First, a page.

Low Tax Past No Utopia
The other day I received one of those ubiquitous forwarded emails that some acquaintance thinks I will find a) funny, or b) illuminating. Rarely are they either. But this one was at least interesting.
The writer (a pure-wool American) started by decrying a recent congressional allocation of $70 billion. We never find out what this money was to be used for; to this writer that is irrelevant. All that matters is that these billions are coming from the pockets of the long-suffering American taxpayer.
The writer proceeds to lecture us at some length about just what a “billion” means (“A billion minutes ago Jesus would have been alive”), and goes on to list 15 or 20 of the most reprehensible taxes (a “well permit tax”?). Then he delivers his crushing conclusion:
“Not one of these taxes existed 100 years ago,” he moans. “And there was prosperity, absolutely no national debt, the largest middle class in the world, and Mom stayed home to raise the kids. What the hell happened?”
How many times have we heard some version of this fairy tale? A quick review of the conditions Canadians lived with 100 years ago tells quite another story:
- The child mortality rate was 120 per 1,000, nearly 20 times what it is today.
- No public health care meant people died in their 40s and 50s (if a person was lucky enough to make it to 30, he or she had a life expectancy of 25 more years), often from sanitation diseases such as dysentery, typhus, tuberculosis and diarrhea.
- Most rural children were riddled with worms and other parasites.
- Medications were largely unavailable and, when they were, too expensive for most people to be able to buy anyway.
- By 30, most people had few teeth left.
- More than half of all children dropped out of school by Grade 8.
- The average Canadian mother had 5.5 children so they could work the farm, where two-thirds of the population was located.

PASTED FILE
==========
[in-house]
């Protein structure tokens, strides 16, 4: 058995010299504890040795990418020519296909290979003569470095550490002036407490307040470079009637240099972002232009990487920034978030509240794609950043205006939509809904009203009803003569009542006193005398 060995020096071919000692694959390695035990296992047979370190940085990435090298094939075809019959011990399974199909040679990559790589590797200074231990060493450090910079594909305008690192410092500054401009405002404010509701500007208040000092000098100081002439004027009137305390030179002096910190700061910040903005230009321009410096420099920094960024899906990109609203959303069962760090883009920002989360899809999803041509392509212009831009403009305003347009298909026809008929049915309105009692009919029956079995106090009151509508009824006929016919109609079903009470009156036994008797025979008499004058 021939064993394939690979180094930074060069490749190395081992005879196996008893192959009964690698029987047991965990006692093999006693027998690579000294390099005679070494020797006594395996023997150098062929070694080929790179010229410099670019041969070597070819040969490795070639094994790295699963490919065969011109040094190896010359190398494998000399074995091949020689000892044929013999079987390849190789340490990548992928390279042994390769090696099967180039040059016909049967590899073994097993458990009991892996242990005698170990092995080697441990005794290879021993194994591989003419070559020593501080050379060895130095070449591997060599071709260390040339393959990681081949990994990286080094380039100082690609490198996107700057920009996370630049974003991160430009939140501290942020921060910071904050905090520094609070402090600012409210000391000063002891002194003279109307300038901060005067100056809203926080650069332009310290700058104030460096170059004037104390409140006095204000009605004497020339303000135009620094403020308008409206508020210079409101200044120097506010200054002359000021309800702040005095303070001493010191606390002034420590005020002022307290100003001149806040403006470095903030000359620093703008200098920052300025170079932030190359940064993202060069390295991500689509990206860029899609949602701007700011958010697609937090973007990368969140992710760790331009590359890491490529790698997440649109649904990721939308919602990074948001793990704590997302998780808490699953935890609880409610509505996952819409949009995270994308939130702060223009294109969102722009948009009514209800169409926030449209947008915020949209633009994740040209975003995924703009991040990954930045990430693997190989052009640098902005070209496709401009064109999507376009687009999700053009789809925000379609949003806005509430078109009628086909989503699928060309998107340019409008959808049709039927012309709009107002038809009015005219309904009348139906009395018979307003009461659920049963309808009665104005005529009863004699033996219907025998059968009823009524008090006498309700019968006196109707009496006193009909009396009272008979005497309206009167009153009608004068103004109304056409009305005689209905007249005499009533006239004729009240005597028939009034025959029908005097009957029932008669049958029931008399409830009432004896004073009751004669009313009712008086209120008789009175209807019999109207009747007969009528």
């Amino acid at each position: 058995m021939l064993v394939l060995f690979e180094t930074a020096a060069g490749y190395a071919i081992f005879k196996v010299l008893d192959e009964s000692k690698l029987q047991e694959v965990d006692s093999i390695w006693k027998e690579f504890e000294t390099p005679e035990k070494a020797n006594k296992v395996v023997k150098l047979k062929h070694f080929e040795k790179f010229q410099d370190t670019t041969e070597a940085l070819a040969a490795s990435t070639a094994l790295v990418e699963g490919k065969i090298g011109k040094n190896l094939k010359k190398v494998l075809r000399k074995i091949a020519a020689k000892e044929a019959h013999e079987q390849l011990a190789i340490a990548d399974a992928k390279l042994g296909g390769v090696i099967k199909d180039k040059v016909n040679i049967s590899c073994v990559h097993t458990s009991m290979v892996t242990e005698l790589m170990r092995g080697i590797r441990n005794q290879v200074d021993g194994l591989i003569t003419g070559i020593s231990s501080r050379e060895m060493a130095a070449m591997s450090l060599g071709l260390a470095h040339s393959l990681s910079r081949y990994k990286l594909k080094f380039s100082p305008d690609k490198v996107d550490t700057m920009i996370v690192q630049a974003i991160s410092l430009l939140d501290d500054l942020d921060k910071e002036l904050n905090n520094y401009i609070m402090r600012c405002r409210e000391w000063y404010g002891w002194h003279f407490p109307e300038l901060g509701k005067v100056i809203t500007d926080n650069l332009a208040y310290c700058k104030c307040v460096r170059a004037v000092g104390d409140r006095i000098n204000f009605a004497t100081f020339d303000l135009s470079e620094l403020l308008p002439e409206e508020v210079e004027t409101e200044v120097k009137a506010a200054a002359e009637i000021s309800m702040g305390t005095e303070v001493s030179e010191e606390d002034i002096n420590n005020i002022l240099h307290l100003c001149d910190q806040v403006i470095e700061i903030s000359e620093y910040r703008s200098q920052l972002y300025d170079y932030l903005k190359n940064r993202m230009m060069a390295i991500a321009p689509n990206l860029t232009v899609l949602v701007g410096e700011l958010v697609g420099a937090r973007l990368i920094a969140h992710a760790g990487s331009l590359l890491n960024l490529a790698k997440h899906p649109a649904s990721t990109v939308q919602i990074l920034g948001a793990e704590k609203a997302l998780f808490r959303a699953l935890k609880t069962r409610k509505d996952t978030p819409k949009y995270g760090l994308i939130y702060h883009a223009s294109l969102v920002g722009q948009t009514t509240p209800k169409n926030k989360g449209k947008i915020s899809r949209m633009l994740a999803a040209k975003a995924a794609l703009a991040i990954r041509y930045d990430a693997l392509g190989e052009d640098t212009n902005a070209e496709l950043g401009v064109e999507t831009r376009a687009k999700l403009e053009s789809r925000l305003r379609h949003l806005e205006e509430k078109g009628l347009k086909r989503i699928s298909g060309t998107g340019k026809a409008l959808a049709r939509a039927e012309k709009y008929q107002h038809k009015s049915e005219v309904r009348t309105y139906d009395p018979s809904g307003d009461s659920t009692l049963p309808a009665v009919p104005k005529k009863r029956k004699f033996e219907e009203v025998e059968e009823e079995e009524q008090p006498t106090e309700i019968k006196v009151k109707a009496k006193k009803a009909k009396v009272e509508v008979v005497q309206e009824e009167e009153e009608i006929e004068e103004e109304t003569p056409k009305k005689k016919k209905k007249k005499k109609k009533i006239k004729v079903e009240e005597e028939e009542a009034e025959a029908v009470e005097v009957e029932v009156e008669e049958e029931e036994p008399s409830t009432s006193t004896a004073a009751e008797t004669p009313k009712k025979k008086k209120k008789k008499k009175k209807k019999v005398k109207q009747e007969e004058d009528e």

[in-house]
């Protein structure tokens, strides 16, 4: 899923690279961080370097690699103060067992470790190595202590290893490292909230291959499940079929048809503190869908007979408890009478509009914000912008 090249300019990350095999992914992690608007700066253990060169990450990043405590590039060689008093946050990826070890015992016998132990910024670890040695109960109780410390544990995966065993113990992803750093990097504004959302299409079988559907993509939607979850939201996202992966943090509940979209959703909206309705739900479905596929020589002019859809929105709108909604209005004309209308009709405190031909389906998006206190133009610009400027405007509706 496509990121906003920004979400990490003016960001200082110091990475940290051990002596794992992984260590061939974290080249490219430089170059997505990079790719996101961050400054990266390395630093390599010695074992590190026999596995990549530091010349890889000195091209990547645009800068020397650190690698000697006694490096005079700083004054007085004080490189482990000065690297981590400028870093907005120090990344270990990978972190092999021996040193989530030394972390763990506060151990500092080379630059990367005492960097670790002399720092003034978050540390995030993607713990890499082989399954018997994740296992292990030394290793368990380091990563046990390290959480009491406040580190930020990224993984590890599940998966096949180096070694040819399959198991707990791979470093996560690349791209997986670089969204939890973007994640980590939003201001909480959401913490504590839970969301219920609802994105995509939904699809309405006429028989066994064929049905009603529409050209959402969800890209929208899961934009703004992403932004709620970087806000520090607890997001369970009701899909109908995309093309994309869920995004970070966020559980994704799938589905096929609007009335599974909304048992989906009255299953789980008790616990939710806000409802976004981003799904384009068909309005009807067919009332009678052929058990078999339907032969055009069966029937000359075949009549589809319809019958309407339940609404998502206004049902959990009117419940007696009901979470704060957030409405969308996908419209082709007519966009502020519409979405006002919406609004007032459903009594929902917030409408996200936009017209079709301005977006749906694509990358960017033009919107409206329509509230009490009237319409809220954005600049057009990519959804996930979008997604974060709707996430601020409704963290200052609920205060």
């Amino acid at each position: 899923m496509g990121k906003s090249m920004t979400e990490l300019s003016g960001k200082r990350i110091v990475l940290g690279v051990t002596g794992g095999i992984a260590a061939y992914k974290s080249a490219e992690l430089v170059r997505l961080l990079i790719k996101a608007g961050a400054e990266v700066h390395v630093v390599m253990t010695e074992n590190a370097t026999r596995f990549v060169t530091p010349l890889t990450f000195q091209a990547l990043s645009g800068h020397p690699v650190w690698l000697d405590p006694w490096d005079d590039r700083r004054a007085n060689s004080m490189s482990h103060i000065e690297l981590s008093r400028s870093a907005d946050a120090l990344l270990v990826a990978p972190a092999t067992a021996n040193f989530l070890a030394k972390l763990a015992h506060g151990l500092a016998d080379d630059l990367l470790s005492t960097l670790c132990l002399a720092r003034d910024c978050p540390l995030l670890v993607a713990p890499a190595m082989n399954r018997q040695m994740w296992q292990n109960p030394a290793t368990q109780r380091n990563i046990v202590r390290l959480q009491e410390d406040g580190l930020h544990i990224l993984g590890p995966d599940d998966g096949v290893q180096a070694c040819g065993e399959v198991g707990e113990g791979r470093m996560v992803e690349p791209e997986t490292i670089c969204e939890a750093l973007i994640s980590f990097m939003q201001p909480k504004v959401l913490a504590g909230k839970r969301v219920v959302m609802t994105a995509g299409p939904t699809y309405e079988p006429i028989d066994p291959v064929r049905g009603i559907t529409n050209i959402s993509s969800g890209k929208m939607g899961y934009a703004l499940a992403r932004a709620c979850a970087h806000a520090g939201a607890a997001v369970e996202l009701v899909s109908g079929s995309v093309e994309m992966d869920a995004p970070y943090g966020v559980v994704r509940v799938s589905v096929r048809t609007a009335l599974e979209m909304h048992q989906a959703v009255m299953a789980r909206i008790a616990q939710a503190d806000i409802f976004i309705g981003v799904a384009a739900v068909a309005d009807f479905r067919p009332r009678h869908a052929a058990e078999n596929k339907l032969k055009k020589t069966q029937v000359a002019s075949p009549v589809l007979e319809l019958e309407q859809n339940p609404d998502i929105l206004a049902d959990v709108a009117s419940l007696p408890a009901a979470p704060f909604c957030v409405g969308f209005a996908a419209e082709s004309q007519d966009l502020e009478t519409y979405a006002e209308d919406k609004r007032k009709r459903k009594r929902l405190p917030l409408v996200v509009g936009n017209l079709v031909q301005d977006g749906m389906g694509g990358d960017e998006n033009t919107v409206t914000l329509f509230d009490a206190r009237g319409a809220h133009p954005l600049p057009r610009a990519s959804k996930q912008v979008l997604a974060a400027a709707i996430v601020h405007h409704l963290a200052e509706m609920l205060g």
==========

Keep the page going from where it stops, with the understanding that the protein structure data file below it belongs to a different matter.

- The adjusted per-capita GDP in Canada was about $5,000 (versus almost $43,000 today).
- With almost no public transportation infrastructure, mobility was limited and expensive; most people were born, lived and died in the same community.
- Workers laboured under dangerous conditions for low wages; put in a six-day week; had no paid holidays; and no pension, health-care plan or other benefits.
- University education was only available to a tiny elite, about 2 per cent of the population, and virtually none of whom were women. As late as 1939, only 5 per cent of the population attended university.
It is easy to romanticize the past and forget that a century ago “prosperity” was for the very few, and “Mom stayed home with the kids” because she had few other options and had to work the farm in any case — where the “kids” were also working. Nor could she vote.
Taxes do not fall into some enormous black hole.
At their best, they are used to create the decent, humane and prosperous society we all value and benefit from.
While how those taxes are spent can (and should) be debated, those foolish enough to attack the principle of taxes, an essential part of all modern societies, are reacting with no historical or social context.
We often hear Canadians gnashing their teeth over their enormous tax burden. In fact, relative to other developed countries, we get off fairly lightly.
While our highest rate of income tax is about 48 per cent, in many European countries rates can be over 60 per cent.
Interestingly, those countries whose people regularly report being the happiest (e.g. Sweden, Norway, Denmark, Finland, Netherlands) have the highest tax rates in the world.
Having said that, if my government was squandering nearly $1 trillion (forget billion) maintaining 750 military bases in 80 countries, providing $500 billion in fossil fuel subsidies, more than $170 billion in corporate welfare, I would also have second thoughts about where my taxes were going — and raise hell about it.